Toronto Drug Lawyer
Richard has successfully defended clients charged with drug offences, including:
- Possession for the Purpose of trafficking
Being charged with a drug offence can be very serious. The consequence can range from a discharge, a criminal record and even jail. For certain individuals, especially persons charged for the first time, the collateral consequences of being found guilty of a drug offence can be worse than the sentence issued by the judge. For example, a conviction can negatively impact present or future employment and restrict your ability to travel, particularly to the United States.
Richard has successfully assisted individuals defend drug charges since 2001, including first time defendants, youth, and professionals. In certain circumstances, Richard can negotiate with the prosecutor for a result that involves no criminal record or even a complete withdrawal of the charges.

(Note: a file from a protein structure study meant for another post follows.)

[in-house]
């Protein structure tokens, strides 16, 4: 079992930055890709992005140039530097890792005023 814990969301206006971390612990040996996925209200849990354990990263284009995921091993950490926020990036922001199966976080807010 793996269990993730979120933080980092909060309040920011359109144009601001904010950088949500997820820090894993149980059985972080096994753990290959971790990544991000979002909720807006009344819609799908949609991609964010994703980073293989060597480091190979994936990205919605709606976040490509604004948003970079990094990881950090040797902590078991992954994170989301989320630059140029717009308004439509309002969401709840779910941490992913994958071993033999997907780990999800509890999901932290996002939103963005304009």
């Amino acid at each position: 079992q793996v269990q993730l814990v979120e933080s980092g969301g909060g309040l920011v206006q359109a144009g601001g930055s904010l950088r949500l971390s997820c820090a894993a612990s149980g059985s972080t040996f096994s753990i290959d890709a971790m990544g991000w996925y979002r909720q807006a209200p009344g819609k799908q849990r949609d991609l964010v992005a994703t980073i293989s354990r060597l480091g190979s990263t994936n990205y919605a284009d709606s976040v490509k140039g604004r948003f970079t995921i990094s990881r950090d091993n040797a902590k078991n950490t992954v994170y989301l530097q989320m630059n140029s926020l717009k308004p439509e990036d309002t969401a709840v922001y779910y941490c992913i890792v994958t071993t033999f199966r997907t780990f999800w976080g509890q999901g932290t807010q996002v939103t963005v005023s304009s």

Winning Strategies & Defences
If the matter goes to trial, Richard has a long history of identifying winning strategies and defences, including:
- That the Crown failed to prove his client had possession of the drug
- Failure to prove the “nature of the substance” (that the substance was in fact the drug alleged)
- Identifying violations of his clients constitutional rights under the Charter of Rights and Freedoms, leading to the exclusion of the drug and a dismissal of the case
- If the drug is located inside a residence, establishing that there were no grounds for the search warrant to be issued
- Lack of proof that the drug was possessed for the purpose of trafficking
Schedule a Meeting
Richard is always available to meet with you one-on-one to review the evidence, answer your questions and identify strategies for a successful result.
Call today to schedule a no charge consultation if you or a family member is charged with a drug offence.